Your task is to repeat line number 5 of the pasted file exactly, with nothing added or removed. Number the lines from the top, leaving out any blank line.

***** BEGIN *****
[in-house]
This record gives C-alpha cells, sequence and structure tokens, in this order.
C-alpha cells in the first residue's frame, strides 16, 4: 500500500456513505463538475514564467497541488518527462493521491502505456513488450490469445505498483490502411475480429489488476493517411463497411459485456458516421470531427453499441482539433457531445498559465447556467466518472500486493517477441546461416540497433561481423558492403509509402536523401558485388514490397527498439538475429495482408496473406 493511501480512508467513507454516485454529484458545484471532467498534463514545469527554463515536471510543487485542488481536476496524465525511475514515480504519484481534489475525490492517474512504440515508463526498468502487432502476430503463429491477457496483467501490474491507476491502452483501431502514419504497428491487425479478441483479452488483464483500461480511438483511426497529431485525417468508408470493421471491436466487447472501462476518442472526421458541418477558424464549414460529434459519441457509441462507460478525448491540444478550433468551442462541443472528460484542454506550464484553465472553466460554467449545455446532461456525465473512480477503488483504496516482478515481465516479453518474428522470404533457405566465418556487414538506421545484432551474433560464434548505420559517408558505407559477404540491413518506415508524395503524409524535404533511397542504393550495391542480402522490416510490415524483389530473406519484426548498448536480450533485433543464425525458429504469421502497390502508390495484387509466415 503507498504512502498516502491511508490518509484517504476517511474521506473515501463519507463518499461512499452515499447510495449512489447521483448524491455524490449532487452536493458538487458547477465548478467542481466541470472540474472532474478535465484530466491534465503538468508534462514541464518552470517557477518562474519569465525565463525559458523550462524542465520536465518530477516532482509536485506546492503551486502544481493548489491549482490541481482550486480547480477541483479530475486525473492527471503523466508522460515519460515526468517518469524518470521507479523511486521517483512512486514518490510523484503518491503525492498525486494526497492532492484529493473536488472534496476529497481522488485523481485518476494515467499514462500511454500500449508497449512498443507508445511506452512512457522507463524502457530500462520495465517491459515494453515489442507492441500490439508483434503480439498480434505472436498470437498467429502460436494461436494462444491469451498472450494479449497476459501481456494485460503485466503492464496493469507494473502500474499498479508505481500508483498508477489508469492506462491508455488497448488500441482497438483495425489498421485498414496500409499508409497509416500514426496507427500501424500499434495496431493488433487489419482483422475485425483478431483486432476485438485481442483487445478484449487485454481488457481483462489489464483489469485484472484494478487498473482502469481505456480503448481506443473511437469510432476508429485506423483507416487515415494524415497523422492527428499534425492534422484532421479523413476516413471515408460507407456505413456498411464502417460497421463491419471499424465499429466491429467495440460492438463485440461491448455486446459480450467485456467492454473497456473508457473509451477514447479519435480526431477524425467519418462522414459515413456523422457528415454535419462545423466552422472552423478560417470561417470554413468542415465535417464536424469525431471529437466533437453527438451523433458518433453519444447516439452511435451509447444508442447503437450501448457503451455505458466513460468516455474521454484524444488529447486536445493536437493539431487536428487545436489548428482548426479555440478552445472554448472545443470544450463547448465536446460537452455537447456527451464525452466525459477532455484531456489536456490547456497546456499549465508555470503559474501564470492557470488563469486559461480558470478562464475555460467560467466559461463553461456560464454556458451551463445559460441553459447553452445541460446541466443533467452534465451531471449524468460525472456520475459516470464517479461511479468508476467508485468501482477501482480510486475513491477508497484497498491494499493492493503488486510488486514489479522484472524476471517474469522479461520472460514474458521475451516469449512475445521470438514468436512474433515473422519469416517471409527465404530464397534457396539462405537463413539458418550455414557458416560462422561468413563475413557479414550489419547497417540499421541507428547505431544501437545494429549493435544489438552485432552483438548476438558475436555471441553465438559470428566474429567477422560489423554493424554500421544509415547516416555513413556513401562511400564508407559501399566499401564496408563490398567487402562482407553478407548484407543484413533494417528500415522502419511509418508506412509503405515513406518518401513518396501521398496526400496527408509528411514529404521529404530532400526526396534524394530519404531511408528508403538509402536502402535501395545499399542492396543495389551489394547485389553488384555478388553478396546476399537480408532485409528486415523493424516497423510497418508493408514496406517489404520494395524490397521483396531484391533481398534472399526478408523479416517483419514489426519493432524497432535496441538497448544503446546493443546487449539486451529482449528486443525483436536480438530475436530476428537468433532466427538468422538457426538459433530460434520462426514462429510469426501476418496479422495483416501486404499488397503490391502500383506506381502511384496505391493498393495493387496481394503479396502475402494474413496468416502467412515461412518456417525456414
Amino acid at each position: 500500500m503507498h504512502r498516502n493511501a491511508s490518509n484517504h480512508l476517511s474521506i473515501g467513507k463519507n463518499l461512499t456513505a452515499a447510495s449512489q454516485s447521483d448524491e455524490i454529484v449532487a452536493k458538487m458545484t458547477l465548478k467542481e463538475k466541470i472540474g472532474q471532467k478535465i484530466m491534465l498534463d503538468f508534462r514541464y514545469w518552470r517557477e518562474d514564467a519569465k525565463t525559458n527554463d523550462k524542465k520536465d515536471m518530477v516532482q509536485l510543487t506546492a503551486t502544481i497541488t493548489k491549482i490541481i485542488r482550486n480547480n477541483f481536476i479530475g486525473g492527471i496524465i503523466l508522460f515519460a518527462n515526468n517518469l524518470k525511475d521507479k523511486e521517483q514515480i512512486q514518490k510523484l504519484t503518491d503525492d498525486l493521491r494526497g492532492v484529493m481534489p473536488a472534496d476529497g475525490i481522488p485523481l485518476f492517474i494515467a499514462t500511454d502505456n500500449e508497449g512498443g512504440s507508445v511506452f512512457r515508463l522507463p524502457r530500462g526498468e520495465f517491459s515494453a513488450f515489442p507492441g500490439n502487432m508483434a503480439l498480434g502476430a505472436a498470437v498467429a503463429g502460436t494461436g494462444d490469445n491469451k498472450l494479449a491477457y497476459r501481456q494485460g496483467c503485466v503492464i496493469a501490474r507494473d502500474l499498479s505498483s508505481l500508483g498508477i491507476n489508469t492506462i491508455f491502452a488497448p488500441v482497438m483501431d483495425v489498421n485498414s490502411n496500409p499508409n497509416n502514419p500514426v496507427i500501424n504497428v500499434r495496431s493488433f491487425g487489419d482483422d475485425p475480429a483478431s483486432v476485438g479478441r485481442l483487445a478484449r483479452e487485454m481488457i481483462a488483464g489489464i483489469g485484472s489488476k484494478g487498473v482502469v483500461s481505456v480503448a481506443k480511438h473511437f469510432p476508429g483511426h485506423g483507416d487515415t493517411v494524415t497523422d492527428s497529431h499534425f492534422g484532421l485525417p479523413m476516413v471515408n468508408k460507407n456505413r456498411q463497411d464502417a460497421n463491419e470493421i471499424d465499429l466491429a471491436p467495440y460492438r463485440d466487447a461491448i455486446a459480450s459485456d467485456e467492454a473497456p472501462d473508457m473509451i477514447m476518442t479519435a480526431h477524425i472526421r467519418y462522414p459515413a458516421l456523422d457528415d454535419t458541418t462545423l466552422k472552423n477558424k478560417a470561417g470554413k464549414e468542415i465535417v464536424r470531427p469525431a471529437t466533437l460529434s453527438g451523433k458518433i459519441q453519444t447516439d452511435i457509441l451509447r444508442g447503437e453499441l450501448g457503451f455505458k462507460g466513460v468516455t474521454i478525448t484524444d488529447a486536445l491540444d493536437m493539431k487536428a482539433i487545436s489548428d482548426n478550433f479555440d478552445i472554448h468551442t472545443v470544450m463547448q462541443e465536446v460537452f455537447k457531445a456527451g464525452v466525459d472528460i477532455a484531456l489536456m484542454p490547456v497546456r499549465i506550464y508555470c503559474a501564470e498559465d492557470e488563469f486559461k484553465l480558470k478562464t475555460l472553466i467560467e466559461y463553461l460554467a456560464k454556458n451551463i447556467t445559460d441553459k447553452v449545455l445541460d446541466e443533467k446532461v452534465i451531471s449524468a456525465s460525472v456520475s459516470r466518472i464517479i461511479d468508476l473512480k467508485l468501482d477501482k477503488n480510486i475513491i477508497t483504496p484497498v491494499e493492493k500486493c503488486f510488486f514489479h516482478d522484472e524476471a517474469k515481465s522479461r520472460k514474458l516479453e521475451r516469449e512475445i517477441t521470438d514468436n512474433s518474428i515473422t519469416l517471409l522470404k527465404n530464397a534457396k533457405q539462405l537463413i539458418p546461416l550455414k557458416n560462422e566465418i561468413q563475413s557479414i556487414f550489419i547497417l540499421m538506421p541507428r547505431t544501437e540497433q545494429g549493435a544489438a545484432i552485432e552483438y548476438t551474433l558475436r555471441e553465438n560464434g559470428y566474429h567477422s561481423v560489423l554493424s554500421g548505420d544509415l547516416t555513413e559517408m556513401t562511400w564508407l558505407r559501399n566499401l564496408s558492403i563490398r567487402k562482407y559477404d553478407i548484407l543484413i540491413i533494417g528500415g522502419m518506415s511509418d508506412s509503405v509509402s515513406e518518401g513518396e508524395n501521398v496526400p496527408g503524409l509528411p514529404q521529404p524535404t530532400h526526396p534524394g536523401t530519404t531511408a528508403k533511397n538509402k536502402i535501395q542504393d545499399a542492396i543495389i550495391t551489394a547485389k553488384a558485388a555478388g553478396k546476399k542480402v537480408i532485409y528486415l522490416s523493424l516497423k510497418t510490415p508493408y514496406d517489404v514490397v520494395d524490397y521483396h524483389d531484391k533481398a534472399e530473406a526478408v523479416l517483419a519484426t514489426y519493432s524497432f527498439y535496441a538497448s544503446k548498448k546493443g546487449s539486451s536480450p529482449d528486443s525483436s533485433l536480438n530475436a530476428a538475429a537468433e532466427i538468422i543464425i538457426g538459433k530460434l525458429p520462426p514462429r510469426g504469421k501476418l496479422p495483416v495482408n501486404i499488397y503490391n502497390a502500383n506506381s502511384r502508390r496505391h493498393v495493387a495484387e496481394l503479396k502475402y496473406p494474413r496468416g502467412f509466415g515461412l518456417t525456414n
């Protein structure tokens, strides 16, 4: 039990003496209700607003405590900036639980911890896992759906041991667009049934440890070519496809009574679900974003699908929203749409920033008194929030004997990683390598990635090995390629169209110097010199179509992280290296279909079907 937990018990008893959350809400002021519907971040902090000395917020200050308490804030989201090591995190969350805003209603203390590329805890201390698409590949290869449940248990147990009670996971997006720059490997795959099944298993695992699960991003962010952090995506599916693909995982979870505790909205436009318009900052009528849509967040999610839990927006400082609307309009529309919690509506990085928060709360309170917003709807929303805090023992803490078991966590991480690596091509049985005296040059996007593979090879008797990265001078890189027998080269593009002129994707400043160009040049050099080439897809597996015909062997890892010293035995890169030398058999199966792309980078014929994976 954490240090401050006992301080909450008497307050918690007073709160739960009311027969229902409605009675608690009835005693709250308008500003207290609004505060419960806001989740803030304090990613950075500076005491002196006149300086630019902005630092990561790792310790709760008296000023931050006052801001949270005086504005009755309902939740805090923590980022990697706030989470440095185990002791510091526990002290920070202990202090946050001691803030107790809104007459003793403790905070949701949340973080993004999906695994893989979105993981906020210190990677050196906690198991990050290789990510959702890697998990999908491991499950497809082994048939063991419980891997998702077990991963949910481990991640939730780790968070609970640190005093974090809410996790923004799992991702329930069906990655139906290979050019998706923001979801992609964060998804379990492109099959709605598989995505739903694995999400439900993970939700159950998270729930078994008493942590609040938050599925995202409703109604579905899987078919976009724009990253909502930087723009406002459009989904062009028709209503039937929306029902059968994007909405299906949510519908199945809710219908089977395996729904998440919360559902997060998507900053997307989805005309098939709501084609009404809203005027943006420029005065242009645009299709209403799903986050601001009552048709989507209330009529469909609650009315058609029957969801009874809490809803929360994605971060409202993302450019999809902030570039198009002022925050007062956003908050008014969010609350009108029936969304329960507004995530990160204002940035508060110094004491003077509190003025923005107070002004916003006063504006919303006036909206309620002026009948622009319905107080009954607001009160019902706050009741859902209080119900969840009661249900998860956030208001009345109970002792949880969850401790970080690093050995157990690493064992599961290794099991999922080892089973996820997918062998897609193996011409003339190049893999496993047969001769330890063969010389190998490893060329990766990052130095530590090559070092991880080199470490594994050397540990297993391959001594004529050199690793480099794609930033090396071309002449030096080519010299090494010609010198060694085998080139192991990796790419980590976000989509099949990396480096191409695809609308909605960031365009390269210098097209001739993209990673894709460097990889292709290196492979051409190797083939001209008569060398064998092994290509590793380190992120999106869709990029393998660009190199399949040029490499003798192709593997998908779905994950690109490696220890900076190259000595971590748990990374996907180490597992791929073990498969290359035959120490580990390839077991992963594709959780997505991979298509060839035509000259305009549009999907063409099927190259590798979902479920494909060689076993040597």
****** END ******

């Protein structure tokens, strides 16, 4: 039990003496209700607003405590900036639980911890896992759906041991667009049934440890070519496809009574679900974003699908929203749409920033008194929030004997990683390598990635090995390629169209110097010199179509992280290296279909079907 937990018990008893959350809400002021519907971040902090000395917020200050308490804030989201090591995190969350805003209603203390590329805890201390698409590949290869449940248990147990009670996971997006720059490997795959099944298993695992699960991003962010952090995506599916693909995982979870505790909205436009318009900052009528849509967040999610839990927006400082609307309009529309919690509506990085928060709360309170917003709807929303805090023992803490078991966590991480690596091509049985005296040059996007593979090879008797990265001078890189027998080269593009002129994707400043160009040049050099080439897809597996015909062997890892010293035995890169030398058999199966792309980078014929994976 954490240090401050006992301080909450008497307050918690007073709160739960009311027969229902409605009675608690009835005693709250308008500003207290609004505060419960806001989740803030304090990613950075500076005491002196006149300086630019902005630092990561790792310790709760008296000023931050006052801001949270005086504005009755309902939740805090923590980022990697706030989470440095185990002791510091526990002290920070202990202090946050001691803030107790809104007459003793403790905070949701949340973080993004999906695994893989979105993981906020210190990677050196906690198991990050290789990510959702890697998990999908491991499950497809082994048939063991419980891997998702077990991963949910481990991640939730780790968070609970640190005093974090809410996790923004799992991702329930069906990655139906290979050019998706923001979801992609964060998804379990492109099959709605598989995505739903694995999400439900993970939700159950998270729930078994008493942590609040938050599925995202409703109604579905899987078919976009724009990253909502930087723009406002459009989904062009028709209503039937929306029902059968994007909405299906949510519908199945809710219908089977395996729904998440919360559902997060998507900053997307989805005309098939709501084609009404809203005027943006420029005065242009645009299709209403799903986050601001009552048709989507209330009529469909609650009315058609029957969801009874809490809803929360994605971060409202993302450019999809902030570039198009002022925050007062956003908050008014969010609350009108029936969304329960507004995530990160204002940035508060110094004491003077509190003025923005107070002004916003006063504006919303006036909206309620002026009948622009319905107080009954607001009160019902706050009741859902209080119900969840009661249900998860956030208001009345109970002792949880969850401790970080690093050995157990690493064992599961290794099991999922080892089973996820997918062998897609193996011409003339190049893999496993047969001769330890063969010389190998490893060329990766990052130095530590090559070092991880080199470490594994050397540990297993391959001594004529050199690793480099794609930033090396071309002449030096080519010299090494010609010198060694085998080139192991990796790419980590976000989509099949990396480096191409695809609308909605960031365009390269210098097209001739993209990673894709460097990889292709290196492979051409190797083939001209008569060398064998092994290509590793380190992120999106869709990029393998660009190199399949040029490499003798192709593997998908779905994950690109490696220890900076190259000595971590748990990374996907180490597992791929073990498969290359035959120490580990390839077991992963594709959780997505991979298509060839035509000259305009549009999907063409099927190259590798979902479920494909060689076993040597």